Interesting discussion at http://nuget.codeplex.com/discussions/230110 about checking in NuGet packages into source control.
NuGet packages can contain more than a simple libraries, it can contain tools that grow quite big as well. Good example in the NUnit package that contains the total NUnit toolset.
Do you want all your binaries into source control, it is already preserved in the NuGet feed. You can always reload the packages from the feed. The required packages in a project are available in the packages.config file that is part of your project and checked into source control.
But what if a package is removed from the feed by the author? That would be bad… on the other hand: in this case shouldn’t you remove a dependency on that package anyway?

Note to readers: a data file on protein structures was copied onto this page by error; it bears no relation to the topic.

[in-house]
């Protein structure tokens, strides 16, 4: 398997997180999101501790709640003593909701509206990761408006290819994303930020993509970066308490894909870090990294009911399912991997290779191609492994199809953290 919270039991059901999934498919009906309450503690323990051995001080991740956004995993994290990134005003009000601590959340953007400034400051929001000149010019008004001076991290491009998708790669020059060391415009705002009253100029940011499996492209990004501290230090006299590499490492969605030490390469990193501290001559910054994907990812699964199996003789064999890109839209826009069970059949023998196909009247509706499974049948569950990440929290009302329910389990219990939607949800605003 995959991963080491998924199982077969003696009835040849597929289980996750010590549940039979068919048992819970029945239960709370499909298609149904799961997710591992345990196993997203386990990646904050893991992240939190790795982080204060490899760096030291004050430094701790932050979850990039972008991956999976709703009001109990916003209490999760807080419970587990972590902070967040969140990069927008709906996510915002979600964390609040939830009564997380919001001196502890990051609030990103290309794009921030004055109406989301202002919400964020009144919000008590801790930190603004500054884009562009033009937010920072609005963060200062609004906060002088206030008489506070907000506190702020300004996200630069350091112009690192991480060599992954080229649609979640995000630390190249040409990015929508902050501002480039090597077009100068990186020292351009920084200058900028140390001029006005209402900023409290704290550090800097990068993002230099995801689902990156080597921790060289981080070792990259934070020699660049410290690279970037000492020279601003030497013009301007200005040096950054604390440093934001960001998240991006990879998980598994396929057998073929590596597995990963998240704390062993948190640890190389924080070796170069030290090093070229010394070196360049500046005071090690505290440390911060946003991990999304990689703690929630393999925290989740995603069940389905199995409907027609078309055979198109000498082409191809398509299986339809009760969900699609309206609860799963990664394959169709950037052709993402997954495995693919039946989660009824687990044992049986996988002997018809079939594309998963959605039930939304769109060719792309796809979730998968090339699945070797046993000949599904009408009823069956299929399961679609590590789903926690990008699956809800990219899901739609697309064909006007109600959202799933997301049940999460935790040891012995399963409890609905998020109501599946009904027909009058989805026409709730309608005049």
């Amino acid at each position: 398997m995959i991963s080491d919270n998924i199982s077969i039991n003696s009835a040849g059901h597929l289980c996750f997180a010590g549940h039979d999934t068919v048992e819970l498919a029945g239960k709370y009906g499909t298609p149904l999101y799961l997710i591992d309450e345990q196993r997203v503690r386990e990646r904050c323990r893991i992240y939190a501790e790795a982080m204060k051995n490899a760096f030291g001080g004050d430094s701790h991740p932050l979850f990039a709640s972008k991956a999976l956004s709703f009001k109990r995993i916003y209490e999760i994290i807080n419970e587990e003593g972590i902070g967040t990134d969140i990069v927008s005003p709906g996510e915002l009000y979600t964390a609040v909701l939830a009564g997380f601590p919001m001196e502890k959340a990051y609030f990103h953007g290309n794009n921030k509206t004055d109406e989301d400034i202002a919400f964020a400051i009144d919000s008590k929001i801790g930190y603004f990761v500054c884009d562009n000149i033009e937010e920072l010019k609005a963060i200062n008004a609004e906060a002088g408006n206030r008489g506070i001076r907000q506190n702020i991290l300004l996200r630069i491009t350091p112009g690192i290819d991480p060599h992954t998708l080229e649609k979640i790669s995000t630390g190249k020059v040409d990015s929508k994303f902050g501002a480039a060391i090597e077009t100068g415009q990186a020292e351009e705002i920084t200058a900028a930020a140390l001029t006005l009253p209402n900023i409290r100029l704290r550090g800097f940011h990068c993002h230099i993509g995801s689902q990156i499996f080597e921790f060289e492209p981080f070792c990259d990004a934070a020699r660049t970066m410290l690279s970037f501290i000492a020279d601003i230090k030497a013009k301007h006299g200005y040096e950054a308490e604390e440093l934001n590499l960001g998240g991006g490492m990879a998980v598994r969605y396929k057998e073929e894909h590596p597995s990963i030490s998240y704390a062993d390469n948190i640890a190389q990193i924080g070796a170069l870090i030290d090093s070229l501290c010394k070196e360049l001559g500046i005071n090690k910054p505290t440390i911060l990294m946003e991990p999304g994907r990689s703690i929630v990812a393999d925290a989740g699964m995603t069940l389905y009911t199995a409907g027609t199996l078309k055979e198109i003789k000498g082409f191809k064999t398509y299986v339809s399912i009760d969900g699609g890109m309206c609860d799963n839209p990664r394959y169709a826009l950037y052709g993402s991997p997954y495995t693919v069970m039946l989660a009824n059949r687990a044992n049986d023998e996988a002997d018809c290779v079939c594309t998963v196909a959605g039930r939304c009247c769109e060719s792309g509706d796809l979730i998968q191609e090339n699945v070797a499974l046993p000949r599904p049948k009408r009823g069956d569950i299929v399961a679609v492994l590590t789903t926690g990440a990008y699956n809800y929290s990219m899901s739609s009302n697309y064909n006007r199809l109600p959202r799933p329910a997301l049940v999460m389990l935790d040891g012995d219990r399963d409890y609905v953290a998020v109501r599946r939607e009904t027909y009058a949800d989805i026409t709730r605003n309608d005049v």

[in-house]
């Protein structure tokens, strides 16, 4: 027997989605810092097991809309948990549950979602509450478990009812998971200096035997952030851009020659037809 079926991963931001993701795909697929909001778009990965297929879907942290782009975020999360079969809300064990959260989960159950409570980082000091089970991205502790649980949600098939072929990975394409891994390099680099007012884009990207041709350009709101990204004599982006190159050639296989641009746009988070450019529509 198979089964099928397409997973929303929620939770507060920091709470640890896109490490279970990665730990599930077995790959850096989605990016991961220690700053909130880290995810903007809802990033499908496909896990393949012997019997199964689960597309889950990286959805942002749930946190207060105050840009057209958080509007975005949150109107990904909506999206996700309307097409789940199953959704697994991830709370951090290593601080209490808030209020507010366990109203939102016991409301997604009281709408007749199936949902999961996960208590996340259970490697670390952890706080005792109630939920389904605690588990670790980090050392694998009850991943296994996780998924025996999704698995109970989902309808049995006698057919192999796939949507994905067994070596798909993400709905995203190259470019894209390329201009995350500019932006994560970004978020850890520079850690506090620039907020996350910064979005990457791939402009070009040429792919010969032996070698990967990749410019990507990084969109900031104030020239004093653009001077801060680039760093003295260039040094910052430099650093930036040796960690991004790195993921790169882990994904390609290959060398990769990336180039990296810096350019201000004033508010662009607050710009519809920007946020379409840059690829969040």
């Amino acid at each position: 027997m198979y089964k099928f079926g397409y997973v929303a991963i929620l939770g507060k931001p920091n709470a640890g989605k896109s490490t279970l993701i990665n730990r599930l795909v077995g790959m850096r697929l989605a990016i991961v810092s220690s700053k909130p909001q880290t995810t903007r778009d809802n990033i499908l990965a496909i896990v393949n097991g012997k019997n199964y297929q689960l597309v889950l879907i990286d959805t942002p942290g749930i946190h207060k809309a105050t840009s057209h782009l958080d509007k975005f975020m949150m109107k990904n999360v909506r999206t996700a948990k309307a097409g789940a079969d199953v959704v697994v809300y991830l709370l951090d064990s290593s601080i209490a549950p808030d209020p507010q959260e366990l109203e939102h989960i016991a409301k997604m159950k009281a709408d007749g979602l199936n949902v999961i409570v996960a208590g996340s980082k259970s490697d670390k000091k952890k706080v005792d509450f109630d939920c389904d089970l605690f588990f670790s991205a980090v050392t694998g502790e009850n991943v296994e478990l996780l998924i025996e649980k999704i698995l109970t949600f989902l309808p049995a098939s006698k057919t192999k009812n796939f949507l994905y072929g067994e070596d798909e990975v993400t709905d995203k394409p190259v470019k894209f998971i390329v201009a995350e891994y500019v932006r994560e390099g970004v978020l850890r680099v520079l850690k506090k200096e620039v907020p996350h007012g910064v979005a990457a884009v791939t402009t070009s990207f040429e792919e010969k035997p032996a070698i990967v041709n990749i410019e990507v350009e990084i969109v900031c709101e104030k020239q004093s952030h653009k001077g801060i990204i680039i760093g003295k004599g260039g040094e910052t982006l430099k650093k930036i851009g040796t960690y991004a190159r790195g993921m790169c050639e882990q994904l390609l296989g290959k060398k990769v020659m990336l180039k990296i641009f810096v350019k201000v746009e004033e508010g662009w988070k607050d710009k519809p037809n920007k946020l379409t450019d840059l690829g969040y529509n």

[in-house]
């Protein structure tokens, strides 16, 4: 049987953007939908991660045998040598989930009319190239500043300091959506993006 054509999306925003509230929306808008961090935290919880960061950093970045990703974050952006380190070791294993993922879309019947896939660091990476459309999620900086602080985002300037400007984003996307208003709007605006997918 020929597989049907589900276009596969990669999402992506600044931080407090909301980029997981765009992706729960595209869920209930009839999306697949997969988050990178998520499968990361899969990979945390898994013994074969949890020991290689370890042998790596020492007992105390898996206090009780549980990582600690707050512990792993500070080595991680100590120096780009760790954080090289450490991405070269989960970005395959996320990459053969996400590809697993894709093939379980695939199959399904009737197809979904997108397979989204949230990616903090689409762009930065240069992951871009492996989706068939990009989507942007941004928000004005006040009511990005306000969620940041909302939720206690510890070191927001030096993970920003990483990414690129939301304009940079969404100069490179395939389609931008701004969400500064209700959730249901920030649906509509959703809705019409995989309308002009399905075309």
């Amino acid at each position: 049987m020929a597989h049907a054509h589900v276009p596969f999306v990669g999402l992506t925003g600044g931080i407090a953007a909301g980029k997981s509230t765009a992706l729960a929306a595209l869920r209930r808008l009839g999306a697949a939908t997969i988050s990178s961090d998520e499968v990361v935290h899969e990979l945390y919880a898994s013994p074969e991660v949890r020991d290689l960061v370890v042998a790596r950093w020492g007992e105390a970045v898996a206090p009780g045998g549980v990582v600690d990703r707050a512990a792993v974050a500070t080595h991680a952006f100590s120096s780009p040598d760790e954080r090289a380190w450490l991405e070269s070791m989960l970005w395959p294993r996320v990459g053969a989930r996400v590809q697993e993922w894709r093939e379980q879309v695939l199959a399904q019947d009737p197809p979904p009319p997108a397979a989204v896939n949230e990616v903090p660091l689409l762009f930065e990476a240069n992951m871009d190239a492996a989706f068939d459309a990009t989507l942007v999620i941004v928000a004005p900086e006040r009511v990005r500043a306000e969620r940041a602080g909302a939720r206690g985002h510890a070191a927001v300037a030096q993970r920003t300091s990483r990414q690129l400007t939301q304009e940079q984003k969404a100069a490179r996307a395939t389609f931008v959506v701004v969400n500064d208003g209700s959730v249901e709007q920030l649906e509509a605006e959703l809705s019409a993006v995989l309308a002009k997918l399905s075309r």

What about a build server not connected to the internet and not being able to get packages from the NuGet feed?
After reading the discussion I think I would prefer to not check-in packages into source control…
Just found the following post: https://msmvps.com/blogs/theproblemsolver/archive/2011/04/12/nuget-and-projects-under-source-control.aspx taking the same approach. It describes how you can install all missing packages using the command-line version of nuget.exe with the following command: NuGet install MyProject\packages.config –OutputDirectory Packages
From the documentation:
usage: NuGet install packageId|pathToPackagesConfig [options]
Install a package from a given source. If no source is specified the default feed is used.
Specify the id and optionally the version of the package to install. If a path to a
packages.config file is used instead of an id, all the packages it contains are installed.
Source The location to look for packages.
OutputDirectory Specifies the directory in which packages will be installed
Version The version of the package to install.
ExcludeVersion (x) If set, the destination folder will contain only the package name, not the version number
Help (?) help